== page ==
Confronting the terror of being a stay-at-home parent

Guest post by Emily Zebel
Photo by Emmy Zebel

There is something terrifying about being a new Full Time Mom with an infant. I’m trying to peg it.

Is it the responsibility? Possibly. Behavioral ticks take on a new weight when you’re the one on the clock, round the clock, providing the care.

Is it the isolation? Perhaps. Though I suspect that feeling will diminish with each day (it already has) as [my daughter] Willow gathers more and more of her sensory reins.

But there’s something else, something I can’t name. The terror did not actually strike me immediately. Immediately I was too moon-eyed and sleep-deprived to know what was going on. But slowly, as each day folded back onto itself, as Willow and I both fumbled through our still-awkward dance of deciphering our respective rhythms, I realized that something has fled. Not a bad thing, but a thing nonetheless. And in its stead is where the terror resides. What is it?

Before Willow was born I knew, with confidence and delight, that I wouldn’t return to the office. And then the contractions came. And then the hospital. And then the first week at home with this tiny pulsing beautiful creature they call a human baby. And then my partner Colby went back to work. And here I was left, not going back to “work,” with this awesome thing, this baby, for long stretches of time in the center of a long stretch of countryside in the center of a long stretch of rural terrain in what feels like the very center of the universe. It is stark here. Only the desert’s austerity could compete. And I would think, “Geez, now what?”

The days have never been this still. My days were always a constant whir, a full schedule. That certainly still holds true in a way: the breastfeeding, the changing of diapers, the laundry, the long morning jogs, the laundry, my insistence on cooking everything from scratch, the diapers, did I mention the breastfeeding? But it is a different kind of busy than what I experienced when “gainfully employed.” What was that whirlwind? From this hushed post I see that former world as a blur, I see it the way a child lifted from the crowd onto a set of strong, broad shoulders sees, and I see that what’s fled is the blur. What’s fled is the World of Distraction.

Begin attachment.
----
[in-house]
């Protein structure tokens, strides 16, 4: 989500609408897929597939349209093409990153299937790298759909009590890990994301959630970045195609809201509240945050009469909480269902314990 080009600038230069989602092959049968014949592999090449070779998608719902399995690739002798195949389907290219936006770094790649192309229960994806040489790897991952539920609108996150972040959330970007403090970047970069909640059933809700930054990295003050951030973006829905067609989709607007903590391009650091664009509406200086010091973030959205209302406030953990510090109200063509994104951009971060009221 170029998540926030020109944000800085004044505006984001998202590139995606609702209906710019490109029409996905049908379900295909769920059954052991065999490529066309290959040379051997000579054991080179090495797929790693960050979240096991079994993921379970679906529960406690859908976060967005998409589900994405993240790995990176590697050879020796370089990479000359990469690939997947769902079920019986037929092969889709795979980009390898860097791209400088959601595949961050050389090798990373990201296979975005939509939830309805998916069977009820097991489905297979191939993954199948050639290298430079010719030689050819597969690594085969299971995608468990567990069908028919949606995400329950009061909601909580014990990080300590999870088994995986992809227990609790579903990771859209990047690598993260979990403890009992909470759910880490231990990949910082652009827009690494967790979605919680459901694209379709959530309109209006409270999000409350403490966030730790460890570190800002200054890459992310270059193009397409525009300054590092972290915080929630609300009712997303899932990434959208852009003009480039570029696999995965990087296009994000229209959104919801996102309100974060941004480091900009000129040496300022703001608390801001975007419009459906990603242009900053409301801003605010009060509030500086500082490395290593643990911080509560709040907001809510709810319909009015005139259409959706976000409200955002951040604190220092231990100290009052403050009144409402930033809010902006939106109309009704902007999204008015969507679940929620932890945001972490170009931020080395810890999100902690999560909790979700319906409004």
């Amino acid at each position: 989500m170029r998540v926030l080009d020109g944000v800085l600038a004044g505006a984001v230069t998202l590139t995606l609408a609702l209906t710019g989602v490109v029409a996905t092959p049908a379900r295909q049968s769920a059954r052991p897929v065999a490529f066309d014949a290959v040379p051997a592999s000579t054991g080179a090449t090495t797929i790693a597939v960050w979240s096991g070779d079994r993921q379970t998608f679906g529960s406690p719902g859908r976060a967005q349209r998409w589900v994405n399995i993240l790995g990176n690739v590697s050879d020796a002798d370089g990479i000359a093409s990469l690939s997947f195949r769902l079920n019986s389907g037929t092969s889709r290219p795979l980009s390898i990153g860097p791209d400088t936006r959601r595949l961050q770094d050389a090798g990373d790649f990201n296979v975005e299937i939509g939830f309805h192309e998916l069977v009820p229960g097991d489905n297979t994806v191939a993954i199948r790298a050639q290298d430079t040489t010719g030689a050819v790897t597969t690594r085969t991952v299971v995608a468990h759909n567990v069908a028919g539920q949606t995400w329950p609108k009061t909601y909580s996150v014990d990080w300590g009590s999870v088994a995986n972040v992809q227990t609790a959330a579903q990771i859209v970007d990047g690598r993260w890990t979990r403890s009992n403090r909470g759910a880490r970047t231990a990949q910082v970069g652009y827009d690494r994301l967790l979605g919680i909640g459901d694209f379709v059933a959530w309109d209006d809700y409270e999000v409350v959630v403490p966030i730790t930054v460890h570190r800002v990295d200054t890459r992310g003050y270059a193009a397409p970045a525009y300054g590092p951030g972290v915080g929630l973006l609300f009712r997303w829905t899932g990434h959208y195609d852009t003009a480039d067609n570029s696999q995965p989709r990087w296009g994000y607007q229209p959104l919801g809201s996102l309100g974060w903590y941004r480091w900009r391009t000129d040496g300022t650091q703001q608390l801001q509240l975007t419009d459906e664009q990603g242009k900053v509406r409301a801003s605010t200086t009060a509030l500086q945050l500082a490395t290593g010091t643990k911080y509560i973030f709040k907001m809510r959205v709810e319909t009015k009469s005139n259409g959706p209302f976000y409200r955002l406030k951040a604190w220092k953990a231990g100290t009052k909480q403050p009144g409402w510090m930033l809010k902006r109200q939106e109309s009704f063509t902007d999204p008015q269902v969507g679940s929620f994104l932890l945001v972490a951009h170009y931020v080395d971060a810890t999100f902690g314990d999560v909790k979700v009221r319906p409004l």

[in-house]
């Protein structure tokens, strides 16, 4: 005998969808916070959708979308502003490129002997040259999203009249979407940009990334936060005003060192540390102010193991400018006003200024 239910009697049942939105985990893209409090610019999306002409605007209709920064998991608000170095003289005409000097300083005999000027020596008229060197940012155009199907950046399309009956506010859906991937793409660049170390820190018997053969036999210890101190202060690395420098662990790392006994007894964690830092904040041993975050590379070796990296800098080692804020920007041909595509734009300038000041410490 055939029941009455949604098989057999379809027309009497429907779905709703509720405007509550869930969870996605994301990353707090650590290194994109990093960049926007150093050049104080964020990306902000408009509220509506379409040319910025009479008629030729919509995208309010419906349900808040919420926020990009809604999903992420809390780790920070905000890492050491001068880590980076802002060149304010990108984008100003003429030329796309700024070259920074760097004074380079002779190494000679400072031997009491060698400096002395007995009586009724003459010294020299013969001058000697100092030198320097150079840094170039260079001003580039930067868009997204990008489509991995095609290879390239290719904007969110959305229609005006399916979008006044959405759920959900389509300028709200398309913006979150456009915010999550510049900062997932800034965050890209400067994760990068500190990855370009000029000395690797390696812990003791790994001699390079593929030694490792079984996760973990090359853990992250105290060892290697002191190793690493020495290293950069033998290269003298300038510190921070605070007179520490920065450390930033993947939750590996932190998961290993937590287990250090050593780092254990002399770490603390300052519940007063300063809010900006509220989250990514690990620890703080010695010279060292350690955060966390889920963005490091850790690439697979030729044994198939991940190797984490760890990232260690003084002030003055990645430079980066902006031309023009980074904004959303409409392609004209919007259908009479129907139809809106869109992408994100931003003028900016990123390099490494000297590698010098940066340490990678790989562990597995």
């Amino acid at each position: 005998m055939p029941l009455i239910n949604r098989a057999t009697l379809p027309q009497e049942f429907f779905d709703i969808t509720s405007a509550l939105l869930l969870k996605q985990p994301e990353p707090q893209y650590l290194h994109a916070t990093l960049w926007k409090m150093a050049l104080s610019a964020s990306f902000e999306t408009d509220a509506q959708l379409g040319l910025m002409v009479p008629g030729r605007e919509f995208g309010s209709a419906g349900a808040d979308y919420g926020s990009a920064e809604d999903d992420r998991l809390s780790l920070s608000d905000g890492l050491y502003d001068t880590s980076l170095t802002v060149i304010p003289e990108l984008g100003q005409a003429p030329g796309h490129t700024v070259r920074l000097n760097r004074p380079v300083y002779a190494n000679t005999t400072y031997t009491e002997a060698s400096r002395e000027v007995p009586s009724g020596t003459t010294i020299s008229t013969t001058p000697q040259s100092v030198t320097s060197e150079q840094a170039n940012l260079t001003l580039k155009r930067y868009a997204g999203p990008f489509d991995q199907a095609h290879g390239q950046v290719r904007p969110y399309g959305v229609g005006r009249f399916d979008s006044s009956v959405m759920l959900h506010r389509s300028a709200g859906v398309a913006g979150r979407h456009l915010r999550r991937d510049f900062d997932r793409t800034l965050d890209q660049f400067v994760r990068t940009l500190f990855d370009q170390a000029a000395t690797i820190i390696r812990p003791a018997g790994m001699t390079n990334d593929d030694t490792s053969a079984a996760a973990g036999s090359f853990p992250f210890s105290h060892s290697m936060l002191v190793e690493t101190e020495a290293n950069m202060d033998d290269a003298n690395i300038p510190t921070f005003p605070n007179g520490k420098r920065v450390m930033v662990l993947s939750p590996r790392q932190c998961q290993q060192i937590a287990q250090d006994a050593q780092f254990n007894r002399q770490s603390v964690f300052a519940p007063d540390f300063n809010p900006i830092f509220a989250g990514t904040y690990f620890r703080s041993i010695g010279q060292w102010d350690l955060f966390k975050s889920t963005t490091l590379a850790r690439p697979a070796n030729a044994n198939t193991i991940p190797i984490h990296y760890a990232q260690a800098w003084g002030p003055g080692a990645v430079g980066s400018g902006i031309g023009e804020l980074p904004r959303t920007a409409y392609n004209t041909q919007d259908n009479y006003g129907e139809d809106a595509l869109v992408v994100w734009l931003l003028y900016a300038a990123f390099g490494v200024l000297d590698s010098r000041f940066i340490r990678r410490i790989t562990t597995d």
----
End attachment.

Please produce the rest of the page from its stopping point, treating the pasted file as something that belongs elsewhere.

And here, in its stead, I’m staring right into the eyes of the terror itself; the wild, four-legged animal of humanity that is asking me, “What now will you make of this?” Here we are with one car. One income. One baby girl. What perceived need there once was for fashionable clothes and take-out sushi and daily lattes is moot. What has emerged is the clarity of simplicity. And simplicity is terrifying, because it means that I not only have to stare at the wild animal of my true self for long periods of time, but I also have to become comfortable with it, one with it. Otherwise I might very well be doomed to a life harboring feelings of isolation and resent instead of clarity and gratitude. It is fostering the hand-built architecture of a sound mind, sans a consumer lifestyle, that has emerged unexpectedly in tandem with this whole homemaker/motherhood bit. And I don’t think that will be a bad thing to instill in a small child.

I’m turning the lights on Simplicity. It is not so terrifying. Willow is rousing from her afternoon nap. I think I’ll make a cup of tea and take her for a long stroll in the autumn air and see what palettes the landscape has to offer us today.

Comments on Confronting the terror of being a stay-at-home parent

  1. Thank you. Today is my due date (any moment now we can hope) and I have given up my corporate job of 6 1/2 years to stay home and be a mom, which I am so happy about, and yet… well you captured it perfectly here. Again, thank you.

  2. You’ve touched on all the things that I’ve felt over the last year – the isolation, the weighty thought of responsibility, the occasional long periods of monotony. And you’ve described it beautifully.

  3. Whilst I’m only on maternity leave (And returning to work in the new year, albeit for only two days a week) you have still managed to sum up exactly how I feel. So pleased this has been posted.

  4. “I not only have to stare at the wild animal of my true self for long periods of time, but I also have to become comfortable with it, one with it. Otherwise I might very well be doomed to a life harboring feelings of isolation and resent instead of clarity and gratitude.”


    On Monday, I officially resigned from my job and with it, gave up ten years of teaching English in high school. It’s been a tough, revelatory decision-process and whilst I am very happy with my final choice (and very aware of how lucky I am to have such a choice) I’ve also been trying real hard to pin down the lesson to be learned therein. And here it is, expressed with beauty and style and it’s so obvious, and so simple.

    Thank you Emily, your words are going to keep me company on this wild road for a long while to come.

  5. Wow.

    My heart just broke open a little bit wider and I took a deep breath in.. full of the fresh air of my own stretch of country air, one vehicle, one little boy. These words are worth more than gold.. and sum up what SO very many of us feel so deeply for that first year (or two?).

    A great hug and a sincere thank you.

  6. That was really wonderful.

    My constructive comment is about the title: why is it Mom centric? I think it would have been just as accurate and effective if it read “Stay-at-Home Parent”.

    (I’m extra sensitive because I’m a working mom with a stay at home husband.)

  7. Simplicity rocks. I was never this excited about my job despite all the pressure and kudos. My monetary rewards suck, but every day, I’m a bit more thankful that I get to watch this little creature turn into a human being. As a scientist – this is the most amazing experiment I’ve ever conducted.